National Democratic Institute

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National Democratic Institute
TypeNon-profit non-governmental organization
Headquarters455 Massachusetts Avenue NW, Washington, D.C., U.S.
Derek Mitchell

The National Democratic Institute (NDI)[a], is a non-profit American NGO whose stated mission is to "support and strengthen democratic institutions worldwide through citizen participation, openness and accountability".[1] It is funded primarily by the United States and other Western governments, by major corporations and by nonprofits like the Open Society Foundations.

The NDI was founded in 1983, shortly after the United States Congress created the National Endowment for Democracy (NED).[2] The NED's creation was followed by the establishment of three related institutes: the Center for International Private Enterprise, the National Democratic Institute for International Affairs, and the National Republican Institute for International Affairs, later renamed the International Republican Institute (IRI). NED provides funds to these three institutes and an expanding number of private sector groups so that they are able to carry out their programs abroad.[3]

While headquartered in Washington, D.C., NDI operates exclusively outside of the United States, promoting democratic civil participation, elections, debates, democratic governance, democracy and technology, political inclusion of marginalized groups, and gender, women and democracy, peace and security, political parties, and youth political participation worldwide.[4][5] Officially non-partisan, NDI takes no position on U.S. elections, though maintains a loose affiliation with the Democratic Party and is a "cooperating organization" with Liberal International.[6][7]


In January 2018, NDI announced the appointment of Derek Mitchell as its president, succeeding Kenneth Wollack.[8] In January 2024, NDI announced the appointment of Tamara Cofman Wittes (who served on NDI's board from 2014 to 2022) as its new president, effective March 15, 2024, succedding Mitchell.[9]

As of December 2023, NDI's board of directors includes: Thomas A. Daschle (chair), Harriet C. Babbitt (vice chair), Robert G. Liberatore (treasurer), Frank M. "Rusty" Conner (secretary), Stacey Abrams, Bernard W. Aronson, J. Brian Atwood, Donald A. Baer, Rye Barcott, Donna Brazile, Johnnie Carson, Dean Falk, Sam Gejdenson, Bonnie S. Glaser, Caryn Halifax, Kathryn Hall, Karl F. Inderfurth, Lionel C. Johnson, Shanthi Kalathil, Eric Kessler, Peter Kohler, David C. Leavy, Michael McFaul, Nancy H. Rubin, Dana Shell Smith, Michael R. Steed, Maurice Templesman, Clyde C. Tuggle, Toni G. Verstandig, and Maureen White.[10] Madeleine K. Albright served as board chair until her death in 2022.[11]


The National Democratic Institute has worked in 156 countries and territories around the world and supported the efforts of 16,000 civic organizations, 925 political parties and organizations, 10,000 legislators, and 1,300 women's organizations. Furthermore, NDI has organized over 200 international election observer delegations in over 67 countries. Through its local partners, NDI has helped train and deploy 4 million election observers in 350 elections and referendums in 85 countries and has trained 600,000 party poll-watchers in more than 50 countries. It has helped partner groups organize 400 candidate debates in over 35 countries.[12][failed verification]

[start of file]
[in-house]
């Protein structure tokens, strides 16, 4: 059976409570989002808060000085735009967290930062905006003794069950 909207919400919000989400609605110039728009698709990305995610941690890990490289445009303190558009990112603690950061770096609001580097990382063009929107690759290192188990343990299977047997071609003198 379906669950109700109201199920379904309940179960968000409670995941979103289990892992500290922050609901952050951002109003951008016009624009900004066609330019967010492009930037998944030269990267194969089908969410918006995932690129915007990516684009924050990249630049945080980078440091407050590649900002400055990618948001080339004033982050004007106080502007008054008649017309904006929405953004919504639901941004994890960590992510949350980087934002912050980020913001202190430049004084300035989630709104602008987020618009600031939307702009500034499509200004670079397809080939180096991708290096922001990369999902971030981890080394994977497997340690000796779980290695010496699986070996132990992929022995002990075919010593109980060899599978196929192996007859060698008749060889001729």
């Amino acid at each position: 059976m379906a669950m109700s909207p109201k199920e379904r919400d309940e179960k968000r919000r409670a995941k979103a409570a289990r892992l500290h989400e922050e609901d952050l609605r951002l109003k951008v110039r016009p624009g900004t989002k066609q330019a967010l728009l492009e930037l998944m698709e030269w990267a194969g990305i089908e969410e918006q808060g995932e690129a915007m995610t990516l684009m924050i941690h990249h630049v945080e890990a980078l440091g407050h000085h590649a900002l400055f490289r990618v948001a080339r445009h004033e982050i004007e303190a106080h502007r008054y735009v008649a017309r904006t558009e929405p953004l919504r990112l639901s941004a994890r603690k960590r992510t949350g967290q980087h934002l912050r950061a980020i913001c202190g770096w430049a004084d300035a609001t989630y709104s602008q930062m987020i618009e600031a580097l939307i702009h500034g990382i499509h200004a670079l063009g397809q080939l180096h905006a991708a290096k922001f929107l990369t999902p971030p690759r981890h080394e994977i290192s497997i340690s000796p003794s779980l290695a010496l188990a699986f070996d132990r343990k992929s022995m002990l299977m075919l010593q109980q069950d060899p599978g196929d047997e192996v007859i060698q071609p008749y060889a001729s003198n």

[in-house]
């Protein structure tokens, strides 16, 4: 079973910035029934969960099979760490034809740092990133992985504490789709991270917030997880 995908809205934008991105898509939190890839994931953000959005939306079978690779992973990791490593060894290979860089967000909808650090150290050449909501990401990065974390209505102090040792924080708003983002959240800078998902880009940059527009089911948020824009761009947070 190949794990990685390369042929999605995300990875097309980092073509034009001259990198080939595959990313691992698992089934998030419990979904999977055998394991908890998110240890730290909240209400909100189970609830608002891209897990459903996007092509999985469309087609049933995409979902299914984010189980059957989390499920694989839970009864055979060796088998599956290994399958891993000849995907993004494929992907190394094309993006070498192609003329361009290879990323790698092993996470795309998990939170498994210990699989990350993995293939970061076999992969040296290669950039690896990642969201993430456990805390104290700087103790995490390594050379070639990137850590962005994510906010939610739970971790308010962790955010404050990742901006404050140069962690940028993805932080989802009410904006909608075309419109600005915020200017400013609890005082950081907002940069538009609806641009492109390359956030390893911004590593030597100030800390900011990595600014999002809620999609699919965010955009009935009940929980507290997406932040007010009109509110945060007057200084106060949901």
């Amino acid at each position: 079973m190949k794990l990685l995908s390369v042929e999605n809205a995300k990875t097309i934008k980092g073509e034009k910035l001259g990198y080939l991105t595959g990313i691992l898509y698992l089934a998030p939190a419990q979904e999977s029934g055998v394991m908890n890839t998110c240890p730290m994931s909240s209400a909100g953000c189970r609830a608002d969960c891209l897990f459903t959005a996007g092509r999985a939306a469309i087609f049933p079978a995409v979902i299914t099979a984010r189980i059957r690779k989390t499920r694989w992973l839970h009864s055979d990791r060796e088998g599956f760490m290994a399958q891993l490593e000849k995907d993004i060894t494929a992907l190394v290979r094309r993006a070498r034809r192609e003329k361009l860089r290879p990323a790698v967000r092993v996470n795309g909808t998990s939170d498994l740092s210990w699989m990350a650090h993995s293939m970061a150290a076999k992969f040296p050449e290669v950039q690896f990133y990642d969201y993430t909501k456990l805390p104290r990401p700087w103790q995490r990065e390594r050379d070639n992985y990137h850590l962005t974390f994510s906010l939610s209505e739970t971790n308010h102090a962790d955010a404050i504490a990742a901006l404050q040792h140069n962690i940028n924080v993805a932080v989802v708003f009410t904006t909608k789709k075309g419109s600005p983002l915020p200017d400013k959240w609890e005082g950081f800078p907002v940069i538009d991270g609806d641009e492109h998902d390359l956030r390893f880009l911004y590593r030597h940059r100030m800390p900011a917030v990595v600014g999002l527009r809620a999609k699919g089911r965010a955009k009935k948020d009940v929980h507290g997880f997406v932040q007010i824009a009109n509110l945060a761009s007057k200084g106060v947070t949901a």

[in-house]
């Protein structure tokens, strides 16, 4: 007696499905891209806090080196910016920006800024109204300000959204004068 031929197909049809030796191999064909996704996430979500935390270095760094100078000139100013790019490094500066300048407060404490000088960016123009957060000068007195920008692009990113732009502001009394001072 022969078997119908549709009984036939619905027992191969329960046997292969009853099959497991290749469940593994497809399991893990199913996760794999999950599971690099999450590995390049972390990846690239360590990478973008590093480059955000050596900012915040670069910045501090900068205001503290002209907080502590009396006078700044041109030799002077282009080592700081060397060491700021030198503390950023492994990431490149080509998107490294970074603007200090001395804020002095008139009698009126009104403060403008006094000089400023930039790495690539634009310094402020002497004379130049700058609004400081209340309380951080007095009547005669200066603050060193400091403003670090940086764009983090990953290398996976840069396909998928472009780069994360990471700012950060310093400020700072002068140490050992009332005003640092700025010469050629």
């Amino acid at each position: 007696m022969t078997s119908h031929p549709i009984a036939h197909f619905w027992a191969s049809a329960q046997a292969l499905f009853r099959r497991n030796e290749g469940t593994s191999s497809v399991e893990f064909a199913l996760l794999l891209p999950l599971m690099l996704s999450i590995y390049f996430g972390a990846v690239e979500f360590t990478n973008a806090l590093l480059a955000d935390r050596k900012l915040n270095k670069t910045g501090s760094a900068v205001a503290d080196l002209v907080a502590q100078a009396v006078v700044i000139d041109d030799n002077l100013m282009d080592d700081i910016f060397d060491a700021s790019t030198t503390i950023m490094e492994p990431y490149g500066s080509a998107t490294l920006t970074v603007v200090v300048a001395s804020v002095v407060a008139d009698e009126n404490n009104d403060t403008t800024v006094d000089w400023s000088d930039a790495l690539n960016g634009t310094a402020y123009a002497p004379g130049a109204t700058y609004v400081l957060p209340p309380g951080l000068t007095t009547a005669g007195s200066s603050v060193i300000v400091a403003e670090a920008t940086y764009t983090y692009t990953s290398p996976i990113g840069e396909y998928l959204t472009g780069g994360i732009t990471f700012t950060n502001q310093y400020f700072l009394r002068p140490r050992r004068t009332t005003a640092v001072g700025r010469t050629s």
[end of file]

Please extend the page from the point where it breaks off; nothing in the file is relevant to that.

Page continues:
NDI started its activities in Chile in 1985. Its programs promoted free elections, working together with opposition leaders. In 1988, it participated in the United States campaign for the No at the Chilean national plebiscite. The United States Congress budgeted this campaign with US$1 million that the National Endowment for Democracy distributed through the NDI, the International Republican Institute, Free Trade Union Institute, and the Center for International Private Enterprise. NDI participated in organizing seminars, sending political consultants, and an election observation mission.[13][14][15]


In the 1980s, NDI participated in the broader National Endowment for Democracy programs against the Nicaraguan Revolution.[16]

Northern Ireland[edit]

In the 1980s, NDI provided support to the Social Democratic and Labour Party in Northern Ireland to strengthen its democratic principles.[17]

Taiwan and Hong Kong[edit]

In April 2020, NDI released the documentary “Canary in the Digital Coalmine” exploring Taiwan's civil society response to counter disinformation and misinformation amid national elections.[18][19] NDI announced the decision to open its first field office in Taiwan in October 2020 and hired former Taiwan diplomat Alfred Wu as its inaugural field director in March 2021.[20][21] Taiwan president Tsai Ing-wen spoke at NDI's Celebration of Democracy gala in December 2020.[22]

NDI states it has worked with civil society partners in Hong Kong since 1997 and that it has been supporting Hong Kong's democratic development since then.[23] It published The Promise of Democratization in Hong Kong Reports 1997 - 2016 in September 2016 and Fright & Flight: Hong Kongers Face the Demise of Democracy in September 2021.[24][25]